I was driving home from work after a late night when the Skoda started to falter. The road was deserted. I dropped a gear and floored the accelerator but everything stopped dead.
Only the radio remained on, but it was broadcasting a Dave Lee-Travis lunchtime show from 1974. I tried to get out, but the car doors were jammed. Suddenly, I felt myself moving upwards through a tunnel of light.
Then I was strapped to a table, clutching a can of de-icer I'd grabbed.
Strange, grey creatures hovered over me. Behind them I could see three translucent caskets, each containing a member of the pop group Atomic Kitten. One of the grey beings raised some sort of surgical instrument.
Instinctively, I squeezed the trigger of the de-icer. There was an ear-piercing scream and the next thing I knew I was back beside my car with three very grateful pop stars clinging to me. The following day, at school I discovered that one of my Standard grade appeals had been successful.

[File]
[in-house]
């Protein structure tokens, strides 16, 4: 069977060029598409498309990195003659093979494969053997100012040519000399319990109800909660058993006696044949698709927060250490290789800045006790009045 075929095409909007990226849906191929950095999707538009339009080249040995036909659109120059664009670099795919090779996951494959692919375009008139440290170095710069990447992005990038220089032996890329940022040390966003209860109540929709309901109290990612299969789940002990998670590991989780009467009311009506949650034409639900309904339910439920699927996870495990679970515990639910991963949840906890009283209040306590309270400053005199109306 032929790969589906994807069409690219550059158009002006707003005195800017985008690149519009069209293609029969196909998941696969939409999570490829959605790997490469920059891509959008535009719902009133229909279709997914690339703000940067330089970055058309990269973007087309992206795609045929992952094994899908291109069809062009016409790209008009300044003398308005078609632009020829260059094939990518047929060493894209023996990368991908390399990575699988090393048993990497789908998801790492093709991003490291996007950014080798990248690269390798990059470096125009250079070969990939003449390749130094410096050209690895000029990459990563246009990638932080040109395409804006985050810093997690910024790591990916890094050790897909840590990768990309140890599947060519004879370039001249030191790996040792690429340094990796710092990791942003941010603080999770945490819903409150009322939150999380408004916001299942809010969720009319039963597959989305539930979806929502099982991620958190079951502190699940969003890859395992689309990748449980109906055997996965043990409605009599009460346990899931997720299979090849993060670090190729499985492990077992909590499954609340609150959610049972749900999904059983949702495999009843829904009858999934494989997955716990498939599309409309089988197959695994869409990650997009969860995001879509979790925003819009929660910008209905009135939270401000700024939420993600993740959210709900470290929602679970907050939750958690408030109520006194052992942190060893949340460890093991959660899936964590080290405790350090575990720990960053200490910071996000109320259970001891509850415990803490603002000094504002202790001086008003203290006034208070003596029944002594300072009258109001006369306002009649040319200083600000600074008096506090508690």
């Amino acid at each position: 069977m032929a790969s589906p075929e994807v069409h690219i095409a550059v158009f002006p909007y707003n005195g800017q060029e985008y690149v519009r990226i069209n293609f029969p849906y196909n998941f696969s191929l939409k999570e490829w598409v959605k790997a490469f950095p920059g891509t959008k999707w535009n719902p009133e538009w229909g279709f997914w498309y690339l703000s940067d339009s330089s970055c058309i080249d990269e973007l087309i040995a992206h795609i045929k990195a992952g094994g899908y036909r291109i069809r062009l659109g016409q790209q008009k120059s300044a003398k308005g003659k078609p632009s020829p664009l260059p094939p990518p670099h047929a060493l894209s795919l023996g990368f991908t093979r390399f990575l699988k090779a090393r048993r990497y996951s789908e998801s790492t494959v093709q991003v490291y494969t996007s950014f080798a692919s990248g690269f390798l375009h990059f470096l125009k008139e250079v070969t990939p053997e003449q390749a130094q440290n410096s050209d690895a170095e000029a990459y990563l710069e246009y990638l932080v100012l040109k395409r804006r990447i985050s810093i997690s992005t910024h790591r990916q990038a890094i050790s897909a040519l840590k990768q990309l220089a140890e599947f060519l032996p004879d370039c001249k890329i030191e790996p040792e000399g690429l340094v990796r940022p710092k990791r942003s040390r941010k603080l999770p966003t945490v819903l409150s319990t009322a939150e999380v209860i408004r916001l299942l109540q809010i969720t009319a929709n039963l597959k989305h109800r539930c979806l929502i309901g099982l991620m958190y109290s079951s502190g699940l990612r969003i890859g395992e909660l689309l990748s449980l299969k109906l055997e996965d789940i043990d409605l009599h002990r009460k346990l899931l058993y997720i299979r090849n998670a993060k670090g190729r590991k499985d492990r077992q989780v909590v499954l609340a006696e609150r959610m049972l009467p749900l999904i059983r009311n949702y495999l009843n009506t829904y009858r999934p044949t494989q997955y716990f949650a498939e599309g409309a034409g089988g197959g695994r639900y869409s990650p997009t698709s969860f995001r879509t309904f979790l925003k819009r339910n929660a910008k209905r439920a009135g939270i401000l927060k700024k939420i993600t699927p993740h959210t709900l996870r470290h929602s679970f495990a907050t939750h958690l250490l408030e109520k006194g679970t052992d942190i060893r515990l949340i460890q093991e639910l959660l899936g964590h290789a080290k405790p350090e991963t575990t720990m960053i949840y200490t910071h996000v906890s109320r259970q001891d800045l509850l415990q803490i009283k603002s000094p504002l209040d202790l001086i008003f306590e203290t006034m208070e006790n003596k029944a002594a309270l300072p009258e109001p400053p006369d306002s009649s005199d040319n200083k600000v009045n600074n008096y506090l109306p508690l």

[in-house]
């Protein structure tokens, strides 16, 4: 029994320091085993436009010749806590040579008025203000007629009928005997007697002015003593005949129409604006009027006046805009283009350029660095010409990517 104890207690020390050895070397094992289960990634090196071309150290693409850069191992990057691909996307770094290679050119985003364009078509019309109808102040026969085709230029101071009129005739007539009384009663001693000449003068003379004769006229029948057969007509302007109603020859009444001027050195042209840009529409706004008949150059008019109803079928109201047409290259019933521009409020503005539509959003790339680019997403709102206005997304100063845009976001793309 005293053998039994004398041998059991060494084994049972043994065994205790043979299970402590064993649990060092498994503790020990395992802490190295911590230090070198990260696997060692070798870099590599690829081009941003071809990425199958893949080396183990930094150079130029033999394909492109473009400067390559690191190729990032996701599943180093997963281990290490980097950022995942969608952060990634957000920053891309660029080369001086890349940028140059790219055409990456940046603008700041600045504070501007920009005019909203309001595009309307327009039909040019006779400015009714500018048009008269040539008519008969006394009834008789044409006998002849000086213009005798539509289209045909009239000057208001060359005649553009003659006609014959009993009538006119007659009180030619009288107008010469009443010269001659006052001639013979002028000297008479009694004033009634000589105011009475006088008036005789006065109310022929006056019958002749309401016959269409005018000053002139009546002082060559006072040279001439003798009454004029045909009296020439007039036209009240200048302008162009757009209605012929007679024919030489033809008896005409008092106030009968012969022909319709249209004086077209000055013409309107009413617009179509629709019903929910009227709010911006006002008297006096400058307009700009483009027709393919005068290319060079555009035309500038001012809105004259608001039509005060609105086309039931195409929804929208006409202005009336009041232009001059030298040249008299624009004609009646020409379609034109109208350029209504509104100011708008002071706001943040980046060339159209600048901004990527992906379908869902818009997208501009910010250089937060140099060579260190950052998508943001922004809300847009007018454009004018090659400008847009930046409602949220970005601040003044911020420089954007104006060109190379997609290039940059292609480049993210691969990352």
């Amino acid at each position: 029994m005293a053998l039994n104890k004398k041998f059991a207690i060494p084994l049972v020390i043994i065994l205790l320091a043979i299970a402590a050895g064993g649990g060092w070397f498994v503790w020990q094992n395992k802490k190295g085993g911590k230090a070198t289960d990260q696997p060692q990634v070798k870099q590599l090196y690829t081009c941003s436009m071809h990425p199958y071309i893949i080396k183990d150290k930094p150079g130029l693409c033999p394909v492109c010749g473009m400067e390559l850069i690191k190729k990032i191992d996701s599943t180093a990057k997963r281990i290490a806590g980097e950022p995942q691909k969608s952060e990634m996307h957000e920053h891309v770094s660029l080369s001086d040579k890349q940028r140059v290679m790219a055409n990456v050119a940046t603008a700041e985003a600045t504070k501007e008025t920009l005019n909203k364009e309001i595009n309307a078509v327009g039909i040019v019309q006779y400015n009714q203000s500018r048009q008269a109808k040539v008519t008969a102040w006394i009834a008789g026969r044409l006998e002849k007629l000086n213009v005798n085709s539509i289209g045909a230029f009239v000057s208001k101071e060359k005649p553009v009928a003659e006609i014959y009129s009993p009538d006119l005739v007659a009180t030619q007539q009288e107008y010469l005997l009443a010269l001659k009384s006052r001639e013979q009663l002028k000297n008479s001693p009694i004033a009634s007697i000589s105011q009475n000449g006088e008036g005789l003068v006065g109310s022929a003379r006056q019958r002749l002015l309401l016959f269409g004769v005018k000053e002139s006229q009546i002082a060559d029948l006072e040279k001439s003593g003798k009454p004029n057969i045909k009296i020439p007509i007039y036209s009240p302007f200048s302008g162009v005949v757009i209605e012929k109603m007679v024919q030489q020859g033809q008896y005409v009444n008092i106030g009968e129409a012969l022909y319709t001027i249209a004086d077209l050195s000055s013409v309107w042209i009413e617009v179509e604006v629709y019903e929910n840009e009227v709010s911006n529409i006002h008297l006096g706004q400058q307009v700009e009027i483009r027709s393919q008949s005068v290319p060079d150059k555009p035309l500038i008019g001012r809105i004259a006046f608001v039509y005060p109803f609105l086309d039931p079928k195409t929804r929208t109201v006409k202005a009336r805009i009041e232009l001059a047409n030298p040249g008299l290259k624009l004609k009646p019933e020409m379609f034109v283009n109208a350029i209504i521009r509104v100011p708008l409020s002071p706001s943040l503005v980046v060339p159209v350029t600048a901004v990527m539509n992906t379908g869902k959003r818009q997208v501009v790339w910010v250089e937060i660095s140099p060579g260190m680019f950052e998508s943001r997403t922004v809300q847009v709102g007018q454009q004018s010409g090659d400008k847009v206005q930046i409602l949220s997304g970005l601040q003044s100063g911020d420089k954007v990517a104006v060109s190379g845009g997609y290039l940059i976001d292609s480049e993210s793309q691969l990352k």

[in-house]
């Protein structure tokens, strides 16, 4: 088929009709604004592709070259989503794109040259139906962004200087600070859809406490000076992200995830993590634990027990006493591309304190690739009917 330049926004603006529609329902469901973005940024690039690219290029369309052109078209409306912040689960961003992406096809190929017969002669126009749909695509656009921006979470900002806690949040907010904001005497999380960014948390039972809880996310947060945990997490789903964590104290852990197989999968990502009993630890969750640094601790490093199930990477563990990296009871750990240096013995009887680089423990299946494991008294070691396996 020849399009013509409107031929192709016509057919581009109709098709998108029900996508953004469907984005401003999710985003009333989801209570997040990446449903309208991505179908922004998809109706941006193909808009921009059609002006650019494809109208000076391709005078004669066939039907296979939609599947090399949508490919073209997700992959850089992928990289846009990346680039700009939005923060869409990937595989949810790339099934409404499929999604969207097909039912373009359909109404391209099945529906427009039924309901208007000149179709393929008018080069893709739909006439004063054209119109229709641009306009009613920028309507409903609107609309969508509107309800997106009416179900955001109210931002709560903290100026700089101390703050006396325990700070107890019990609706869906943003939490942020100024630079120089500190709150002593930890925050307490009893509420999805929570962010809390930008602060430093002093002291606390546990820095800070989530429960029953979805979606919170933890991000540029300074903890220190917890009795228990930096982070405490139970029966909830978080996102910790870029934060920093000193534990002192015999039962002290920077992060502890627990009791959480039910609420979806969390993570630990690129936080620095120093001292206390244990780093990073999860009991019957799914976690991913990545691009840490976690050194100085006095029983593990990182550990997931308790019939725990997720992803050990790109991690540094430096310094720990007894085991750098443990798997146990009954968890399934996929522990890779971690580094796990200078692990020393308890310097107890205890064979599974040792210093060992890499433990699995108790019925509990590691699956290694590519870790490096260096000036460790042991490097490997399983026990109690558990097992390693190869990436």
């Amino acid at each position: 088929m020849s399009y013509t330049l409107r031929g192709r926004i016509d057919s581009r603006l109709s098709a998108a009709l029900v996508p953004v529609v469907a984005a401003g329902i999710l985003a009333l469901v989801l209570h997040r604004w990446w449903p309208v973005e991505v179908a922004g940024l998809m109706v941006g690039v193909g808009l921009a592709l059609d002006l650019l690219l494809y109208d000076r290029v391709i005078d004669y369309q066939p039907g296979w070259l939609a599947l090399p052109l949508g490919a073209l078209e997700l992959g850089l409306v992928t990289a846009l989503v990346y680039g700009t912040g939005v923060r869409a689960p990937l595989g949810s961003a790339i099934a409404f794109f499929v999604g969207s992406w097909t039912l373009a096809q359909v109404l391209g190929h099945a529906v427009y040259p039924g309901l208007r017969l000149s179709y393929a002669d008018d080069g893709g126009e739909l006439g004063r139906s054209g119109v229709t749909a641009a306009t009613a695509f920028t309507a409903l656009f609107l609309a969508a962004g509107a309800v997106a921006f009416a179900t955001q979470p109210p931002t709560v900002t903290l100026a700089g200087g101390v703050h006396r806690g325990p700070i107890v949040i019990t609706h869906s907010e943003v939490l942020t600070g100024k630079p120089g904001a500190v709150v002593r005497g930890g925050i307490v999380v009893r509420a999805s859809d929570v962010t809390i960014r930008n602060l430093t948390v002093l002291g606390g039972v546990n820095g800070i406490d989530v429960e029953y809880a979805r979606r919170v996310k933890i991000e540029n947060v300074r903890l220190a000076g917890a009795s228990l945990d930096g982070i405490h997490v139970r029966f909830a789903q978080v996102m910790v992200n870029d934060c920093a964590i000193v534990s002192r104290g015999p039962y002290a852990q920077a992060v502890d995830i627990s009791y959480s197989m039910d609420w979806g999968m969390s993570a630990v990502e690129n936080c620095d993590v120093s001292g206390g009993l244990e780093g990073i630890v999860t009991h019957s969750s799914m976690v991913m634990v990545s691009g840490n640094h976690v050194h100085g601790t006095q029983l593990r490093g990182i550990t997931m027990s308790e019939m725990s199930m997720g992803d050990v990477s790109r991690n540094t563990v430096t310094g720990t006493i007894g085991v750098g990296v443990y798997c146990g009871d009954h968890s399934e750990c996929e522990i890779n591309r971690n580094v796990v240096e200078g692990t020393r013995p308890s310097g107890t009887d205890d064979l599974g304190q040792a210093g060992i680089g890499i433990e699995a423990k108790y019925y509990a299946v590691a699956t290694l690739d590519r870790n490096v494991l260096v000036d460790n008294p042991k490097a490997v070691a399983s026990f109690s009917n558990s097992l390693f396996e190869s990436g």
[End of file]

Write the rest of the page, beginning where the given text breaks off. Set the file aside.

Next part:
Now I appreciate that most of you reading the above find part of it hard to believe, but it's true. I did indeed successfully appeal on behalf of a candidate. Far-fetched though it sounds, whoever judged the evidence I submitted this time ran out of reasons to reject it. In the last few years, the appeals process has reminded me of the Monty Python "Cheese Shop Sketch", where the salesman has a different excuse for the non-availability of a staggering variety of dairy produce. ("Cheddar? Not much call for it around here, sir.") Everyone can tell an appeals story. My favourite came from a central belt physics department where the principal teacher wanted upgrades of both the "knowledge" and "problem-solving" elements of a candidate's paper. Whoever assessed the knowledge gave a knock-back. The questions were not of an appropriate level. The PS adjudicator was more generous. Heshe granted the appeal.
For those not familiar with S-grade physics, the questions assessing knowledge and PS elements are contained within the same paper; often one question has subsections assessing both.
I'm being a wee bit unfair. The "automatic appeal" procedure which happens before the results are issued seems to be fairer, more effective and more transparent. Good. Now, SQA people, either tighten up on the rest of the procedure or send us all a big poster reading "Atomic Kitten say: Don't bother appealing!"
Gregor Steele still intends to be appealing next year.